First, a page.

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Tropentag 2021, September 15 - 17, hybrid conference, Germany

"Towards shifting paradigms in agriculture for a healthy and sustainable future"

The Potential of Neglected and Underutilised Species for Enhancing Food and Nutrition Security in Northern Ghana

Lara Elena Thiele1, Rashida Chantima Ziblila2, Lydia Madintin Konlan3, Fred Kizito4, Margareta Lelea5, Oliver Hensel1

1University Kassel, Agricultural and Biosystems Engineering, Germany
2University for Development Studies, Dept. of Agricultural Extension, Rural Development and Gender Studies, Ghana
3University of Kassel / University of Goettingen, Dept. of Agricultural Econ. and Rural Developm., Germany
4International Insititute of Tropical Agriculture (IITA), Natural Resource Management, Ghana
5German Institute for Tropical and Subtropical Agriculture (DITSL), Germany


Food and nutrition security remains an issue and while some crops supply a significant amount of calories worldwide, other neglected and underutilised species (NUS) are not considered for commercial agriculture despite that many have nutritional benefits. In Ghana, anemia, and vitamin A deficiency are prevalent among women and children.
The aim of the study is to assess the nutritional status of selected NUS and their availability, and accessibility, in relation to their potential to increase food and nutrition security in northern Ghana. The location in northern Ghana includes 27 women’s groups around Tamale. Publicly available databases were utilised to assess the nutritional composition of selected NUS. Then two specific examples are contrasted – one which is introduced - orange-fleshed sweet potato (Ipomoea batatas) and – one that is indigenous – African Locust Bean (Parkia biglobosa). Transcripts from group activities such as a seasonal calendar and other focus group discussions as well as semi-structured interviews are coded for access, availability, volume, and utilisation among other themes. This analysis is complemented by IITA data of biofortified OFSP released in Ghana.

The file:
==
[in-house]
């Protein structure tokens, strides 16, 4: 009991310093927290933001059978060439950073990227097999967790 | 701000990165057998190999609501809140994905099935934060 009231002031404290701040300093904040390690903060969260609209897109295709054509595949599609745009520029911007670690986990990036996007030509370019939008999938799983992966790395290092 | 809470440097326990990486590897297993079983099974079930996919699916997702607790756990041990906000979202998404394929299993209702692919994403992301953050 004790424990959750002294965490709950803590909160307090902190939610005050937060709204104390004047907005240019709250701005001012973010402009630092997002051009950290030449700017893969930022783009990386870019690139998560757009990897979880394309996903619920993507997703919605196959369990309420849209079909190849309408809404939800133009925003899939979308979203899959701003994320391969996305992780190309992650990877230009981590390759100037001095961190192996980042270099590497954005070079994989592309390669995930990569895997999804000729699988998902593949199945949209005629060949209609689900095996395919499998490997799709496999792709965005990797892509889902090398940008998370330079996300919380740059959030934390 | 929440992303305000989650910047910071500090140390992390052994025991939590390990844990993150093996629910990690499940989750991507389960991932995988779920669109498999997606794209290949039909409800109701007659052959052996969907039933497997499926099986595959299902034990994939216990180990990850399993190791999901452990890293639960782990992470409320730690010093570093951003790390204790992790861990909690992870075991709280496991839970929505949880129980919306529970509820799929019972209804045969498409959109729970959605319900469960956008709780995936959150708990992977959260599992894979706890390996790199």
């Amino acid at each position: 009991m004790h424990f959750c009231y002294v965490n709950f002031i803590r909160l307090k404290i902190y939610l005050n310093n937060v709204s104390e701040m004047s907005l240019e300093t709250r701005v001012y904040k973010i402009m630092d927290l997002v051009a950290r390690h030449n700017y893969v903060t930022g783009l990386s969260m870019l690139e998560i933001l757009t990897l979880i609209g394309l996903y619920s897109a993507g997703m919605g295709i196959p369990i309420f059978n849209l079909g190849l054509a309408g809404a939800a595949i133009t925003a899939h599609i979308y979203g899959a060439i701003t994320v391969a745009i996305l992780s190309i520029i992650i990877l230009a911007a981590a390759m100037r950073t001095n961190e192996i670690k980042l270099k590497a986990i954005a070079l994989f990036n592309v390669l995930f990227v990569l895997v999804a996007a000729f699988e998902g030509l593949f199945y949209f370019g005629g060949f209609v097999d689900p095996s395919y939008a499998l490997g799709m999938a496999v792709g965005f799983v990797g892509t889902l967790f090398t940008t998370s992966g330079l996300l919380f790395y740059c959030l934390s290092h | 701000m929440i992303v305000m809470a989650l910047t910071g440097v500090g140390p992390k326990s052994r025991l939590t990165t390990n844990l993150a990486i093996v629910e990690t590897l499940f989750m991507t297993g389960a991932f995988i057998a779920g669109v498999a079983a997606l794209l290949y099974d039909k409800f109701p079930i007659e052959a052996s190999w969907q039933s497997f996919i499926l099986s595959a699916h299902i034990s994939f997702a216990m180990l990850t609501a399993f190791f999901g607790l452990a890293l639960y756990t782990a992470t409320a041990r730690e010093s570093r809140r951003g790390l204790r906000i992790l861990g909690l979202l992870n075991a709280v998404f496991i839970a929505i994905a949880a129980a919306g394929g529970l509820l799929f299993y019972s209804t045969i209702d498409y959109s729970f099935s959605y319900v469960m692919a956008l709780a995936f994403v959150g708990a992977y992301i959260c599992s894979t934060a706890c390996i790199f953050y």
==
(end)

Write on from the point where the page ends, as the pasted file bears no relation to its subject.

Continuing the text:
The analysis of the databases shows the high potential of selected NUS. For example, ALB contains a high amount of folate necessary for women during pregnancy. The semi-structured interviews revealed that the situation of the ALB trees is dire with diminishing availability due to agricultural mechanisation, firewood pressures, and other factors arising from access rights and land governance. Multiple approaches are needed to ensure the propagation of young trees. OFSP has been introduced and promoted due to its high Vitamin A content. Currently, it is distributed by international aid organisations and agricultural extension, but it is in need of a functioning supply chain and increased market demand.
The analysis revealed that data on NUS is scarce and the availability of NUS is a key factor for farmer’s uptake and therefore using the potential that the species offers. Parkia biglobosa is not sufficiently available anymore and Ipomoea batatas L. is not sufficiently available yet. Furthermore, biofortification of OFSP can bring the vitamin A content to an unprecedented amount compared to already released varieties.

Keywords: African locust bean, Ghana, neglected and underutilised species, nutrition security, orange-fleshed sweet potato

Contact Address: Lara Elena Thiele, University Kassel, Agricultural and Biosystems Engineering, Witzenhausen, Germany, e-mail: letmino85@gmail.com

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